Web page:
Taking Daddy's Photograph Daddy’, I said, ‘Stand by those shoe flowers, there are so many of them blooming this morning’. Daddy took a step back. There is a strange beauty, in the hibiscus sheen, when, from the fresh green the hundred shoe flowers mount red. Daddy now looked like he was some God coming to me in a dream of sacrifice. He puffed hard at his cigarette, its red butt putting all the hibiscuses to shame. Looking on into the camera eye, Daddy said, ‘Be careful, son, The sun is still in front of you. Don’t let in too much light’. I remember, I knelt down, so the lens could take the shade, holding him right. Dad smiled, as though in the camera eye Lay his only woman. And in that stained Hibiscus silence, Time built a riverside chapel around us. ** A Morning Rose There was one in my small terrace garden today. Garden, if you could call it a garden, A few pots, a touch of a bright Periwinkle drying, One sad looking sunflower And a bouquet of crimson Bougainvillae. Small blooms, as though a little shy Of their own blossoming. I haven't seen The butterflies hover here, Though there have been Many midnight executions Of waking seeds giving birth to their first leaves. And now I see the one small rose, white as the side hood Of a nun, Bending down in thankfulness, To the sun Rising, A resurrected Christ in the morning skies. ** Driving at 2.A.M. The macadam stretches brittle, rain-polished. Sudden light neonates the road studs, Jeweling them in their hundreds, as darkness feline, fans over, lactating. ** Home Front, One Morning The sun skis down a shaft of cobweb laminating a spider, closely examining its insect juice. Clouds courier the rest of unfallen rain over mountain tops in neat bouquets, delivering them to thirsting valleys instantly. Flowers fall away like faces off another youth, of another time. Wind-tapped, leaves move as quiet alphabets among the keyboard of lined trees, As the first of the priest-storks lands upon the pew dust in Bible finish, elegant, among the rising prayers of wet morning dew-grass. ** Bird on a Word Bird on a word Hopping over a sentence, She has come To take back something She forgot Searching an inflorescence Where She left a feather, the shining one. Taste the fruit, I said, Go on. No, not that, the coloured one. Word, waiting for your bird, To hop on a sentence And hide among the leaves of a stanza in the storm. Here she is. Every part, an art. Now she has come, She’s searching every petal. Must be the cataract of the late mist. Take your time, I said, She can’t see What she missed What she left there, Or why she came back; Bird on a word That returns to the moon, Her liquid memory Trembling every page, As leaves The night folds to late sleep Upon rain trees. ** Moon Metaphor The dark has its share of brooding, and firelights. All night, Caught in the still fur of leaves The moon metaphors A haunting brilliance of arrested light chained to the star skies. I’ve come this far And I must not turn, Though an angel flames In the burning bush. Slowly my thought Returns to you Like a lone meerkat to its home To find its nest gone.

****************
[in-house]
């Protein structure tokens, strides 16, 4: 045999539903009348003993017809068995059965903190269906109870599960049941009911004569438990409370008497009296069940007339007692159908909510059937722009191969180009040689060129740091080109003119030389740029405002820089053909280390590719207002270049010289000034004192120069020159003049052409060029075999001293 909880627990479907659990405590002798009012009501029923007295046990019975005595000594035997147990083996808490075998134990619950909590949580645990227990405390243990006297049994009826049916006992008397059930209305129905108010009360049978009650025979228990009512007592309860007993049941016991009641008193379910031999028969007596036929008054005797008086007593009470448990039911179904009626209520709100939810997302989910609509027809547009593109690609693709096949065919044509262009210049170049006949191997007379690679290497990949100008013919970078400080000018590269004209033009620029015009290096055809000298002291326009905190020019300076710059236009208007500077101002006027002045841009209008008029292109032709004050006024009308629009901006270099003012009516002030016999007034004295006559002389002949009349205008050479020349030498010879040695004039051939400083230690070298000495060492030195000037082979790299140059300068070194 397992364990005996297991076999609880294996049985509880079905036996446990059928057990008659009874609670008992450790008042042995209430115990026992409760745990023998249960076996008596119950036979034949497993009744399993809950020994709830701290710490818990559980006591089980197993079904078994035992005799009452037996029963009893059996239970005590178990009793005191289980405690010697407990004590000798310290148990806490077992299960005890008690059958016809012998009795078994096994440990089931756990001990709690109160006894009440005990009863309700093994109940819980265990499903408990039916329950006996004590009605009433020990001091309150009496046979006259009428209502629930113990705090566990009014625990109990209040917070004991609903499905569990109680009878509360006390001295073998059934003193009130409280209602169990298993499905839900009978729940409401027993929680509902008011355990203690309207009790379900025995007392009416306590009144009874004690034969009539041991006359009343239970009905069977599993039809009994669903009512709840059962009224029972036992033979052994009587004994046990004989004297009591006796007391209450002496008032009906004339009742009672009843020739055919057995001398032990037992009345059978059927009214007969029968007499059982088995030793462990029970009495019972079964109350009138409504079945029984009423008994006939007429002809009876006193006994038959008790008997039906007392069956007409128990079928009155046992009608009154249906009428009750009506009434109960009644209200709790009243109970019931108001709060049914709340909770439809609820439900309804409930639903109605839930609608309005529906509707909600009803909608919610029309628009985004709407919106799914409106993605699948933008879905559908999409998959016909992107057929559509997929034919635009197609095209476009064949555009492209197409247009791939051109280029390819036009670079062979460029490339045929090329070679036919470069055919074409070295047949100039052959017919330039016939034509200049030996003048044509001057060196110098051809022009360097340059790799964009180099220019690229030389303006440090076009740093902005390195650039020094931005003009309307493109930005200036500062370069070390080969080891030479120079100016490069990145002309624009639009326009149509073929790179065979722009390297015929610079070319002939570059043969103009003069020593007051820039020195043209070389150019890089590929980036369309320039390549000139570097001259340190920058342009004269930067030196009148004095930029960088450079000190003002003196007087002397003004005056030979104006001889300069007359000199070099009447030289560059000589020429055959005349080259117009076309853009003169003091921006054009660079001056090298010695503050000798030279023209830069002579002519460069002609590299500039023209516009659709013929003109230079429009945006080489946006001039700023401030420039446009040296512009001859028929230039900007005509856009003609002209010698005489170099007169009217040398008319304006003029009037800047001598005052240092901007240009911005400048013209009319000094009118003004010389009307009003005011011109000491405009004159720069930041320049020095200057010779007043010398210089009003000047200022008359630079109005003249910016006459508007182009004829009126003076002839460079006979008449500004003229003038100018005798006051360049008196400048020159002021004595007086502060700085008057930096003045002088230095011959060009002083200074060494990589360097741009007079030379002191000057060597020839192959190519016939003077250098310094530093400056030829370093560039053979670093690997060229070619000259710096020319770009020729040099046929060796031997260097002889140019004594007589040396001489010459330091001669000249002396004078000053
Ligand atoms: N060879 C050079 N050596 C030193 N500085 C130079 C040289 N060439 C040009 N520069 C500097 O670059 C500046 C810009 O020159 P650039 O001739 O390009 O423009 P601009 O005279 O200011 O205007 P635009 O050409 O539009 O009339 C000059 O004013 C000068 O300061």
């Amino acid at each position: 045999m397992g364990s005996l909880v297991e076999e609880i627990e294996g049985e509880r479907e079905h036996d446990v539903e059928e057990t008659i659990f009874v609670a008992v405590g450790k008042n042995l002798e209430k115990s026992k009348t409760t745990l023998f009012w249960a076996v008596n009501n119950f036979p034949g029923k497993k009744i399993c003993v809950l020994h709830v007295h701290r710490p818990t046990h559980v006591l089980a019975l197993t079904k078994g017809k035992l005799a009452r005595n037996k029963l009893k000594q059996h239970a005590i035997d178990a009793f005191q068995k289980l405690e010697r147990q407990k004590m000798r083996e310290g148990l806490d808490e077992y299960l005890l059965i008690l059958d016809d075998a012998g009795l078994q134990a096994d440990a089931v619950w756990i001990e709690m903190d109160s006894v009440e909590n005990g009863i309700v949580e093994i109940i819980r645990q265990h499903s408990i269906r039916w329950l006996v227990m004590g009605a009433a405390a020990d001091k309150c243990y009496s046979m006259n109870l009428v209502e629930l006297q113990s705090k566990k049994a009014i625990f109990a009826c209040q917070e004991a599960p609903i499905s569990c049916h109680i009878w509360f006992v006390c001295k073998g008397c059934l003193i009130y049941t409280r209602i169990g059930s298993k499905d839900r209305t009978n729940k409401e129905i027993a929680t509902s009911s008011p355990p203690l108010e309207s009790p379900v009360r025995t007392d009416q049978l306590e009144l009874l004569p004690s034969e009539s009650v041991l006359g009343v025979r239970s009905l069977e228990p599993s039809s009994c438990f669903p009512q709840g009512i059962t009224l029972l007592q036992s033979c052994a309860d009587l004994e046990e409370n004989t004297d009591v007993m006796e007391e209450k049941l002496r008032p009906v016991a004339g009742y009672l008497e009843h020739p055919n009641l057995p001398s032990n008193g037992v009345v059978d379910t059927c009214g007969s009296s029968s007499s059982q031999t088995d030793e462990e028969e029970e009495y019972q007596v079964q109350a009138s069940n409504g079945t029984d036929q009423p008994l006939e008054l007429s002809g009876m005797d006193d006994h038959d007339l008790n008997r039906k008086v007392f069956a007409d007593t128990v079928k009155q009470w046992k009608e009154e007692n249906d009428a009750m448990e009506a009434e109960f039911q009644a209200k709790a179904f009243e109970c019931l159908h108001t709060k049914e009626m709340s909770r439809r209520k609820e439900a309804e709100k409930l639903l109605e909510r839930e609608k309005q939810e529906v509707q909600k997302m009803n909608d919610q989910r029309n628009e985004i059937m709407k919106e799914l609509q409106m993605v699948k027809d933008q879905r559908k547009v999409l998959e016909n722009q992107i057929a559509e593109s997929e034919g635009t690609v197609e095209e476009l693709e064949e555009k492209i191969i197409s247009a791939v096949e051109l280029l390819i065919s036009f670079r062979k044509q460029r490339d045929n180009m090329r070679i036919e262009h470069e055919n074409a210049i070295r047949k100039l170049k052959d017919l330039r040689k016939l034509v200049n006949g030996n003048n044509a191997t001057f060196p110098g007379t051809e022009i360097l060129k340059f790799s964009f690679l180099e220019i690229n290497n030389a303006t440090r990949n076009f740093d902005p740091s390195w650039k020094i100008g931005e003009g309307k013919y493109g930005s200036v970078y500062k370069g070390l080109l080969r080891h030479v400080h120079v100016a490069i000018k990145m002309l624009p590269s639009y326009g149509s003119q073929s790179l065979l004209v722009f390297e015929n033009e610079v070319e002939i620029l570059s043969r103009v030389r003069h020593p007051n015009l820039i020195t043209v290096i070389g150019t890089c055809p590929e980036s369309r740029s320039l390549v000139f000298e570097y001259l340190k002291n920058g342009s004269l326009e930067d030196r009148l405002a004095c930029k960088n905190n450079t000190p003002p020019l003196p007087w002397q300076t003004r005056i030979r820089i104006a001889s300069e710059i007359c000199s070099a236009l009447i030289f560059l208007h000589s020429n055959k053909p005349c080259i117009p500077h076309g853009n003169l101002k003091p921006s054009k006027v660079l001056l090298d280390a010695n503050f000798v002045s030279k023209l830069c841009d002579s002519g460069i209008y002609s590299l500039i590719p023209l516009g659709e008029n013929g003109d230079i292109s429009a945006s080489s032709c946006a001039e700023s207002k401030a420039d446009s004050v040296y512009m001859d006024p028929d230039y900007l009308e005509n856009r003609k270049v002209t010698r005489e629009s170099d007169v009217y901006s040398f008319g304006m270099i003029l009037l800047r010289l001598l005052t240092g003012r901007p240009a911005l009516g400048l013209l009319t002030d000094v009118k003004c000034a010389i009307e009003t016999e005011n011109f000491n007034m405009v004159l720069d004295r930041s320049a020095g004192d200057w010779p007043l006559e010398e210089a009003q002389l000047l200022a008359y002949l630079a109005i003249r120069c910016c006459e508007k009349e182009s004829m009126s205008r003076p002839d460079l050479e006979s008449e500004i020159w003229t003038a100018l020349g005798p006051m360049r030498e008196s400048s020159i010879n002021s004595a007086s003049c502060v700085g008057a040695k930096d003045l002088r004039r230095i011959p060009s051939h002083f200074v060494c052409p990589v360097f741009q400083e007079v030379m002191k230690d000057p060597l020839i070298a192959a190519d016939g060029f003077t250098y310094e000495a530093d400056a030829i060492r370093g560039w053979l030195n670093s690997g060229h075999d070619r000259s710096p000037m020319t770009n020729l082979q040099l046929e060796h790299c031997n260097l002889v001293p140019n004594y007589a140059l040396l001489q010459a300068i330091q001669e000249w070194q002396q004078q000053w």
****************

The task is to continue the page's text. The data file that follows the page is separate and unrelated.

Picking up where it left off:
About Gopi: His seminal work “Father, Wake Us in Passing” won him a Poetry Residency in Augsburg, Germany where he read his poetry along with his German translator. He attended the MFA Poetry program of the Texas State University. His New and Selected poetry The Painter of Evenings appeared in 2018 (Paperwall). His latest poetry collections Swan Lake and Descent have just been released. He edited A New Book of Indian Poems in English and Living Poetry: Seven Contemporary Indian Poets in English from Kerala. His plays include life portrayals of the Nationalist poet Subramania Bharati, and Devasahayam, the layman from Kerala who was recently conferred sainthood. For a while, Gopi Kottoor reviewed poetry for The Hindu Literary Supplement and was guest columnist for Manorama Online. He is based in Kerala.
You can view more of is work here.
He edits the online journal Chipmunk.